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Baryonyx
Just wondering if anyone   can take a peek and tell me their thoughts? Shape and size matches cetiosaur vert, but the lack of concave in the center does not.

I'd like it, but worried it mighy actually be plesiosaur.

Found Abingdon.

12cm x 13.5 x 4.9
815 grams Screenshot_20200514-084450_Chrome.jpg  Screenshot_20200514-084443_Chrome.jpg 

Thanks Click image for larger version - Name: Screenshot_20200514-084443_Chrome.jpg, Views: 16, Size: 70.84 KB
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Gary W
Looks much more like a plesiosaur vertebra 
Gary
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Baryonyx
Hi Gary,

Thanks for taking a look. I had my suspcions with this one. The seller has quite a few verts--so this makes me suspect the others may have been misidentified too.

Shame, I'm wanting to add a few sauropod verts to my collection.
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Gary W
I cannot be 100% certain that it is not a cetiosaurus but especially given their rarity it is much more likley to be a plesiosaur i have found a plesiosaur vert at abingdon ( Identified by an expert) and it looks very very similar. Also i do posess a few dinosaur vertebra and your photo just doesnt look right for a dinosaur.
Gary
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Baryonyx

Gary W wrote:
I cannot be 100% certain that it is not a cetiosaurus but especially given their rarity it is much more likley to be a plesiosaur i have found a plesiosaur vert at abingdon ( Identified by an expert) and it looks very very similar. Also i do posess a few dinosaur vertebra and your photo just doesnt look right for a dinosaur.


Thanks. I have zero verts, more of a teeth collector. But I've been wanting a few verts to put on top of my fossil display. I saw this one but it didn't really match the holotype photos--a similar shape but not really concave like the pics of the cetiosaur holotypes has.

The seller has a couple more for sale, if you don't mind taking a look, see if any of these two look likely to be cetiosaur/sauropod. That would be much appreciated 🙂

To me, vert 2 looks like it could be a sauropod as opposed to plesiosaur. But another, more knowledgable opinion would be great.



Click image for larger version - Name: vert 1.jpg, Views: 22, Size: 135.40 KB Click image for larger version - Name: vert 2.jpg, Views: 21, Size: 150.65 KB
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Gary W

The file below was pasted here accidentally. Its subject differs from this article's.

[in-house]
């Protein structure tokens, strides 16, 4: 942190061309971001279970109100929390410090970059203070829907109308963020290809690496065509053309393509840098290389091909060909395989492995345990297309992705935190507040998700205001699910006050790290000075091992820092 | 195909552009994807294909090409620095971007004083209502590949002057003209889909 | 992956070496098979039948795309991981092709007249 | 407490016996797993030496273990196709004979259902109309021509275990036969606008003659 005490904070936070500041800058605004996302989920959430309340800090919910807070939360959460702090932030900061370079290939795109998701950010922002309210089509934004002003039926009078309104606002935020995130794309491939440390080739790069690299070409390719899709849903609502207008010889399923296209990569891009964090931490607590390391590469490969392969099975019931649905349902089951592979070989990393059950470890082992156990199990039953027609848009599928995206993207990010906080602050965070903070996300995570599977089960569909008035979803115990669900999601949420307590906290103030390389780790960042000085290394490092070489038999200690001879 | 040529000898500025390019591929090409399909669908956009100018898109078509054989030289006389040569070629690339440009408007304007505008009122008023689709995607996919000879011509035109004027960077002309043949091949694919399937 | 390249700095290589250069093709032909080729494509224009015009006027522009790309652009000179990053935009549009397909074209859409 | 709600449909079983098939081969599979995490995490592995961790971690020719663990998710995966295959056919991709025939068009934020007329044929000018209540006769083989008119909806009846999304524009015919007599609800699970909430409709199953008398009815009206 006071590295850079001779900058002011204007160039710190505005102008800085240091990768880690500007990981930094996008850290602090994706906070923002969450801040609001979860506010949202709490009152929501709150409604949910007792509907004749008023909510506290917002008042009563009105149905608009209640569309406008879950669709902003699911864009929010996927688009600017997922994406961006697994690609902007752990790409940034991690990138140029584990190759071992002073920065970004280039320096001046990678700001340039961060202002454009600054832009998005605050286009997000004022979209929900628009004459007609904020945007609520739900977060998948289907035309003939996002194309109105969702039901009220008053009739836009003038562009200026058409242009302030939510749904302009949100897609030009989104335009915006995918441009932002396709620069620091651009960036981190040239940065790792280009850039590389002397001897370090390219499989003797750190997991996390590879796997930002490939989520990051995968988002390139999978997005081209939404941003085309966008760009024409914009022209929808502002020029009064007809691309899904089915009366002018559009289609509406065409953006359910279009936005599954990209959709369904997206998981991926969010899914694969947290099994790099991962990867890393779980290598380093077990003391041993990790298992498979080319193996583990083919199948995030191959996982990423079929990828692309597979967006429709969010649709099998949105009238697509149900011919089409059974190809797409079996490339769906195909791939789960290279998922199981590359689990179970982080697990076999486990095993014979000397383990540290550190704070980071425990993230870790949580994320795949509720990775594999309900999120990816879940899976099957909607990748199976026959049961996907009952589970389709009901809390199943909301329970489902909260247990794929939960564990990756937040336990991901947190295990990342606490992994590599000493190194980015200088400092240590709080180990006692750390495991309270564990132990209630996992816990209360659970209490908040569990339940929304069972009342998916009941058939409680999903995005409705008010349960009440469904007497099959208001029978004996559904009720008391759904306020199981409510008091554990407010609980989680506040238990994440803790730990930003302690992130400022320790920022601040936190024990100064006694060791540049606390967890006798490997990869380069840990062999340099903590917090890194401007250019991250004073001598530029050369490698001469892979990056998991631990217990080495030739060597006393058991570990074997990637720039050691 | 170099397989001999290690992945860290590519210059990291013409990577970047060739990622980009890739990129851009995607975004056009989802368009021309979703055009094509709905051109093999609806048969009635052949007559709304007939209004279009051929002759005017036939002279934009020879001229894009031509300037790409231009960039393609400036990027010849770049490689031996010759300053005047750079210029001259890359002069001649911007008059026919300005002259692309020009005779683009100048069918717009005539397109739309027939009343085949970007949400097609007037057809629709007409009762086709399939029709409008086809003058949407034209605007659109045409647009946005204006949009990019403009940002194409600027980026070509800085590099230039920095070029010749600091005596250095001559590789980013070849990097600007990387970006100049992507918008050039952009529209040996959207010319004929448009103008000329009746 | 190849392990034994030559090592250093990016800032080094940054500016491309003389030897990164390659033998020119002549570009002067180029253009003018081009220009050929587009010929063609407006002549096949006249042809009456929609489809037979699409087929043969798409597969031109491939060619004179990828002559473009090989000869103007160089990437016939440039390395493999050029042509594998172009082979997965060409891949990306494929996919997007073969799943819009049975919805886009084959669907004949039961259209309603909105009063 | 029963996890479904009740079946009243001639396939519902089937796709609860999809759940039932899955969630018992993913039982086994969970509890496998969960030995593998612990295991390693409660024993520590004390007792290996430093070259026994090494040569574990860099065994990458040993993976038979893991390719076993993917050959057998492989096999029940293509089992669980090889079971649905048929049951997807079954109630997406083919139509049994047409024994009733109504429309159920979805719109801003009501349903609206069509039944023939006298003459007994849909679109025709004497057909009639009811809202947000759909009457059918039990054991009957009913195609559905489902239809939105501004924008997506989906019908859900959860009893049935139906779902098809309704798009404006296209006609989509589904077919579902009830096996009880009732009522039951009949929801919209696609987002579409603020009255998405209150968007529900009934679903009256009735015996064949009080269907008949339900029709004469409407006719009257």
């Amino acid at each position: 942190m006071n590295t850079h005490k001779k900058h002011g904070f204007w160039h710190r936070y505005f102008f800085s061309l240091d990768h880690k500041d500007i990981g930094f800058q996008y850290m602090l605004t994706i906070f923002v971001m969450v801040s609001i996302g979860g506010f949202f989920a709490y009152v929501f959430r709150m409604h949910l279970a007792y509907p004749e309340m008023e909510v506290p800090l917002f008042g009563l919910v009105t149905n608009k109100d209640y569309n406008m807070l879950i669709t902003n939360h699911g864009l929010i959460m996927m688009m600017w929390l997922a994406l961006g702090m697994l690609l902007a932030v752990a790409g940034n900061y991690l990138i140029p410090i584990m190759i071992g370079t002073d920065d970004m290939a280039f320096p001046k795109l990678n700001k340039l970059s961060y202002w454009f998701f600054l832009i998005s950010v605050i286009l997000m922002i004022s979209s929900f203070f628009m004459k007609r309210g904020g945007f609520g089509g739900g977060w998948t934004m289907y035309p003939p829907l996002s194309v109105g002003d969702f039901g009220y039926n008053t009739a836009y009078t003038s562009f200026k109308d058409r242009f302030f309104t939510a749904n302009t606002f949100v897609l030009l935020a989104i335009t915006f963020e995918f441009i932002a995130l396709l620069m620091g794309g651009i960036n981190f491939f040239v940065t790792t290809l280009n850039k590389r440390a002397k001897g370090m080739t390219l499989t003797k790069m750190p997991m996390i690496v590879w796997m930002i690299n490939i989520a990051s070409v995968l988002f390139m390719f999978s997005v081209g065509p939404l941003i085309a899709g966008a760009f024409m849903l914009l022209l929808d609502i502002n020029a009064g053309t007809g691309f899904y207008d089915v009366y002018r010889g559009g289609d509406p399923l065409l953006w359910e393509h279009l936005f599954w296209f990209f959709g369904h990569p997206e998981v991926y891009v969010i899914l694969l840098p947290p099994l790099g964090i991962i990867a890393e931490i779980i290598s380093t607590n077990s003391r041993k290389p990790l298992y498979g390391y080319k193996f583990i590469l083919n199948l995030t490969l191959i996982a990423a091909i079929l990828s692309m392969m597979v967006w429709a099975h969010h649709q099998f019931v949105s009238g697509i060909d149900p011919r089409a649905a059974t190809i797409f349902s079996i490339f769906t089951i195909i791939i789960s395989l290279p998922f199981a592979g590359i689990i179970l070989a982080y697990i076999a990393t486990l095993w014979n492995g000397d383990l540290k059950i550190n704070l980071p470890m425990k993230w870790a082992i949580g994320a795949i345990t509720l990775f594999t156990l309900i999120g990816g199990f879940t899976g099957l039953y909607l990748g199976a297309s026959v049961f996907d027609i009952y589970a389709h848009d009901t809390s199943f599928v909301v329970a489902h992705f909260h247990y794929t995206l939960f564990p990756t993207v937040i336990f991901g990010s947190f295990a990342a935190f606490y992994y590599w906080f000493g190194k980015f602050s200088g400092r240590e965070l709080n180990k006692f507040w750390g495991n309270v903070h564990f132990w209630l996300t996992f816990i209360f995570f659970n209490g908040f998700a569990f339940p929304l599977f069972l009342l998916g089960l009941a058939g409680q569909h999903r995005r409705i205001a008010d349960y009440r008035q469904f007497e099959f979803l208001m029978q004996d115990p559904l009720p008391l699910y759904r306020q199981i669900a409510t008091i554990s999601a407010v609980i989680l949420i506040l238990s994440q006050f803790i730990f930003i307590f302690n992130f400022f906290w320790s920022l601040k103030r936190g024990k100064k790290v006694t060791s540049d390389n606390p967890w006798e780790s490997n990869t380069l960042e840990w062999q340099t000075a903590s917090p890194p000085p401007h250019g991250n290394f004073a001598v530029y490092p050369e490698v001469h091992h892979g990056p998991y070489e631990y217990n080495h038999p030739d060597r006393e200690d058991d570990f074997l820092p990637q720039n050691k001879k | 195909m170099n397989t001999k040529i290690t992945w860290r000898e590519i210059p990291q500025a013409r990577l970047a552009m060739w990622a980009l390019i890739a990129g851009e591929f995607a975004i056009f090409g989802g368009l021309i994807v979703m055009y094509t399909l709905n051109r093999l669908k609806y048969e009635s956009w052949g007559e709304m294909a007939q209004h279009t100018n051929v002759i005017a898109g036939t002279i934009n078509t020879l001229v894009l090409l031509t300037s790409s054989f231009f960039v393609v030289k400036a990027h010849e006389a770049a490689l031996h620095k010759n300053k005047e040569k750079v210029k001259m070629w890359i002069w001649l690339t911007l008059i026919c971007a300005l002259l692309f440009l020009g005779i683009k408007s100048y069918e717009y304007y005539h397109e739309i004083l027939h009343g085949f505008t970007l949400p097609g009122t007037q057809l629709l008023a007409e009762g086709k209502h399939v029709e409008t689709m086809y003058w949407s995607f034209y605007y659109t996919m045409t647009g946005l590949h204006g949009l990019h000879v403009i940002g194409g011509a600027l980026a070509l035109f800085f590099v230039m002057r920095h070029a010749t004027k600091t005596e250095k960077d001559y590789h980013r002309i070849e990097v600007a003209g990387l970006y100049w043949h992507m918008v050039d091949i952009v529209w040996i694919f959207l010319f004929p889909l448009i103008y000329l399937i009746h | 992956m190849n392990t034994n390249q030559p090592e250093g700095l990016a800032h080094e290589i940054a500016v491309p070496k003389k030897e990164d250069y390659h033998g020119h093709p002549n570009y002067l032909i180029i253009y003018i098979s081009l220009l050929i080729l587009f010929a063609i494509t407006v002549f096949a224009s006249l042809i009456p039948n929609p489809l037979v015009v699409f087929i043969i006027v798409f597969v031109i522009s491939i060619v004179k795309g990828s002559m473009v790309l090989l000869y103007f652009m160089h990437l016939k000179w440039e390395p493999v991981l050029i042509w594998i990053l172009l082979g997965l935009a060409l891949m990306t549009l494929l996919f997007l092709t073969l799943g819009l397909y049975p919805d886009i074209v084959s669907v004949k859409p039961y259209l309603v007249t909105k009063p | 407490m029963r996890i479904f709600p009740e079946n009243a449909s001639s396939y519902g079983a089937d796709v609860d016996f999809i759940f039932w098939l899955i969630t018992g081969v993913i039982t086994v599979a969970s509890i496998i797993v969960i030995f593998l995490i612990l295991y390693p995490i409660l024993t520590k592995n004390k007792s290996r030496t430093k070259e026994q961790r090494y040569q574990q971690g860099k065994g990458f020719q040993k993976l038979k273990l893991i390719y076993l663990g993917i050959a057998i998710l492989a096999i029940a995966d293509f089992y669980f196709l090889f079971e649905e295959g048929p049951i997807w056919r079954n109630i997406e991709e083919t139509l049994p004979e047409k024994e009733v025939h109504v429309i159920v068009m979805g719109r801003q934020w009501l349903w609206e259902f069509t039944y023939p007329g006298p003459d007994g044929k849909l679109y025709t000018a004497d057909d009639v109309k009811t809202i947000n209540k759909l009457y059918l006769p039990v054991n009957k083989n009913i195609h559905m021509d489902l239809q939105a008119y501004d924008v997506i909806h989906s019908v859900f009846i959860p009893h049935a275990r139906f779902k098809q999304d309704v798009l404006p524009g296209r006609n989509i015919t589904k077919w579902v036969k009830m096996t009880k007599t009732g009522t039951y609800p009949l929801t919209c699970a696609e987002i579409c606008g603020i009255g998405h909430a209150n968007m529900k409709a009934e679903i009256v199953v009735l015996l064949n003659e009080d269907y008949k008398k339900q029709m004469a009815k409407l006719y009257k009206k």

I think the first is also a plesiosaur but the second could perhaps be dinosaur. The shape is more convincing but the bone structure still looks more saurian. But i am really not sure and i am not an expert in  dinosaur fossils so i would not want you relying on my opi ion.   Perhaps other members might comment.
Gary
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snowyandtintin
The vertebrae from Abingdon seem to occur with some regularity these days on dealer sites. They are found in the area in the Kimmeridge Clay deposits, which is a marine deposit, so the occurrence of ichthyosaur, plesiosaur and pliosaur vertebrae is to be fully expected. It is possible that land reptiles, such as dinosaurs, did end up in the sea, having been carried out by floods or rivers from the small string of islands that represented the British Isle at that time. However, most dead animals were probably scavenged , so the likelihood of so many turning up has to be considered. Cetiosaurus, Juratyrant and Dacentrurus are the vertebrae of dinosaurs (as opposed to sea reptiles) usually sold and these are synonymous with the Kimmeridge Clay. Even so, precise identification from any of these from just an isolated vertebra bone isn't easy.

You'd need to take a punt and then do some research, if you're intent on buying it. Saurian bone structure is different from sea reptile. It might also be possible to send photos of the specimen, or the vertebra itself, to a museum that can help. Oxford University Museum of Natural History can be very helpful. A first glance at your photos certainly shout plesiosaur but if you're drawn to some detective work and the price is right, it might be a worthwhile addition to your collection.
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Baryonyx
Thanks fpr taking a look. If there is doubt, I will leave them. Cheers thw both of you.
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Barrow Museum
The Kimmeridge Clay (and the underlying Oxford Clay) has a history of producing dinosaur remains near Oxford.  In 1879, an early representative of the iguanodontiids was found in a Kimmeridge Clay brick pit.  This fossil, Camptosaurus prestwichii, is now on display in Oxford University Museum and is the most complete European example of the genus.  Mind you, it is a lot smaller than an adult Cetiosaurus.  But it does demonstrate that land cannot have been far away, and this is maybe supported by the rather sandier nature of the Oxford area Kimmeridgian (nearer to the persistent Jurassic-Early Cretaceous island stretching from London to the Ardennes in Belgium) compared with the more offshore areas to the north.
It would be interesting to learn if the bones you are seeing were found in the overlying Thames gravels, or actually removed in situ from the underlying Jurassic clay.  The colour suggests they are weathered somewhat.
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